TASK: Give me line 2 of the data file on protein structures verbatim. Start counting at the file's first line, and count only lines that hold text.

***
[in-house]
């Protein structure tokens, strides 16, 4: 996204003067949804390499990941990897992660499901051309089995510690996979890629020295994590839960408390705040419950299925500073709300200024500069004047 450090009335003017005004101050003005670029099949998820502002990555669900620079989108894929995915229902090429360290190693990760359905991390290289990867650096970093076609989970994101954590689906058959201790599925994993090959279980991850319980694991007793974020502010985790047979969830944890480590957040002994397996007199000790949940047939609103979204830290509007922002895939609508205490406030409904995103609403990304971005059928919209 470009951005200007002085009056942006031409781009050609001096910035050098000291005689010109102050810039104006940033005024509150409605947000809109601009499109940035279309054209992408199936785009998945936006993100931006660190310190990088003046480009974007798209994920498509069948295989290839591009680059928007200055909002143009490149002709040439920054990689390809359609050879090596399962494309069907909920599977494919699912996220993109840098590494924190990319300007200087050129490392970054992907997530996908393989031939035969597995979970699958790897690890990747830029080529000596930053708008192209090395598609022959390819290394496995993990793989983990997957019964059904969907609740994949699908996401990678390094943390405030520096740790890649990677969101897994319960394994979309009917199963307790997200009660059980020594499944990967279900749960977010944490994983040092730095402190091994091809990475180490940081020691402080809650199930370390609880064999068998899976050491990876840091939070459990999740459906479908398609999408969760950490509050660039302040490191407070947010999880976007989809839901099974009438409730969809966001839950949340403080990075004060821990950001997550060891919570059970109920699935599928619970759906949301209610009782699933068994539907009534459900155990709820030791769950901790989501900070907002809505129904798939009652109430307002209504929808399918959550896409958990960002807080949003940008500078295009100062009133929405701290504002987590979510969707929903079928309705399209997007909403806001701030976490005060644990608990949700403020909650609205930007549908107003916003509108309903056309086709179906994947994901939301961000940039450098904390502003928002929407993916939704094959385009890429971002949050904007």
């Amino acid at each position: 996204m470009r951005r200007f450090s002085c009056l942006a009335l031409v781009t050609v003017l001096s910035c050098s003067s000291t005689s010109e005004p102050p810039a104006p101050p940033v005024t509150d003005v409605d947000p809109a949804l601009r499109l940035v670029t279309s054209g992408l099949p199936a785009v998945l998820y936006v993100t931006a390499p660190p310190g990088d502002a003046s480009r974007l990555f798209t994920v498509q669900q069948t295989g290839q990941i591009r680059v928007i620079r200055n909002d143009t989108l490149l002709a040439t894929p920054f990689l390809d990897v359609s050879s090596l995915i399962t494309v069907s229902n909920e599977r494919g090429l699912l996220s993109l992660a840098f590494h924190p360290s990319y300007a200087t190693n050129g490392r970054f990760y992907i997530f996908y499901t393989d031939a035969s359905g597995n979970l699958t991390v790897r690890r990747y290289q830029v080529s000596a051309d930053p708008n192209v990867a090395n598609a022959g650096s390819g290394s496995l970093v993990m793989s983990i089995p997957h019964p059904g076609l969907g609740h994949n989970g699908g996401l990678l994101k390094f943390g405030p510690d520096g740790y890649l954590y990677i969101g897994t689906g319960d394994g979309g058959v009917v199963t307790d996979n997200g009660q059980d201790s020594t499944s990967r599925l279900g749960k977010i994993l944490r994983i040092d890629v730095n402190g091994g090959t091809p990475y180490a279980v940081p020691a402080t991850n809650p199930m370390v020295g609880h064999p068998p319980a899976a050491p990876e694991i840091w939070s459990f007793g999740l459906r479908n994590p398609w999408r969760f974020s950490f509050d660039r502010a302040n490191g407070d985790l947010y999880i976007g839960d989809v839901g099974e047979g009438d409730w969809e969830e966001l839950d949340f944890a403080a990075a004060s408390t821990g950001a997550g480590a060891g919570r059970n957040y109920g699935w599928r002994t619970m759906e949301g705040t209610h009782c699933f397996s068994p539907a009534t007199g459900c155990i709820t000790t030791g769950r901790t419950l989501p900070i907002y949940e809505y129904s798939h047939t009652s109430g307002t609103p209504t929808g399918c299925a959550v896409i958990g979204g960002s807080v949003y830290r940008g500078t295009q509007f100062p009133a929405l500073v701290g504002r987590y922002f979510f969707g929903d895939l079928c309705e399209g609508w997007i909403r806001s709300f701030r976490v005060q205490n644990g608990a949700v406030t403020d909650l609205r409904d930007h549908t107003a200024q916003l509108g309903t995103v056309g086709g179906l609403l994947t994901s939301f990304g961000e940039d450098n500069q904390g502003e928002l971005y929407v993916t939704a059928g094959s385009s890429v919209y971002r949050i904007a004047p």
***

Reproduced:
């Protein structure tokens, strides 16, 4: 996204003067949804390499990941990897992660499901051309089995510690996979890629020295994590839960408390705040419950299925500073709300200024500069004047 450090009335003017005004101050003005670029099949998820502002990555669900620079989108894929995915229902090429360290190693990760359905991390290289990867650096970093076609989970994101954590689906058959201790599925994993090959279980991850319980694991007793974020502010985790047979969830944890480590957040002994397996007199000790949940047939609103979204830290509007922002895939609508205490406030409904995103609403990304971005059928919209 470009951005200007002085009056942006031409781009050609001096910035050098000291005689010109102050810039104006940033005024509150409605947000809109601009499109940035279309054209992408199936785009998945936006993100931006660190310190990088003046480009974007798209994920498509069948295989290839591009680059928007200055909002143009490149002709040439920054990689390809359609050879090596399962494309069907909920599977494919699912996220993109840098590494924190990319300007200087050129490392970054992907997530996908393989031939035969597995979970699958790897690890990747830029080529000596930053708008192209090395598609022959390819290394496995993990793989983990997957019964059904969907609740994949699908996401990678390094943390405030520096740790890649990677969101897994319960394994979309009917199963307790997200009660059980020594499944990967279900749960977010944490994983040092730095402190091994091809990475180490940081020691402080809650199930370390609880064999068998899976050491990876840091939070459990999740459906479908398609999408969760950490509050660039302040490191407070947010999880976007989809839901099974009438409730969809966001839950949340403080990075004060821990950001997550060891919570059970109920699935599928619970759906949301209610009782699933068994539907009534459900155990709820030791769950901790989501900070907002809505129904798939009652109430307002209504929808399918959550896409958990960002807080949003940008500078295009100062009133929405701290504002987590979510969707929903079928309705399209997007909403806001701030976490005060644990608990949700403020909650609205930007549908107003916003509108309903056309086709179906994947994901939301961000940039450098904390502003928002929407993916939704094959385009890429971002949050904007």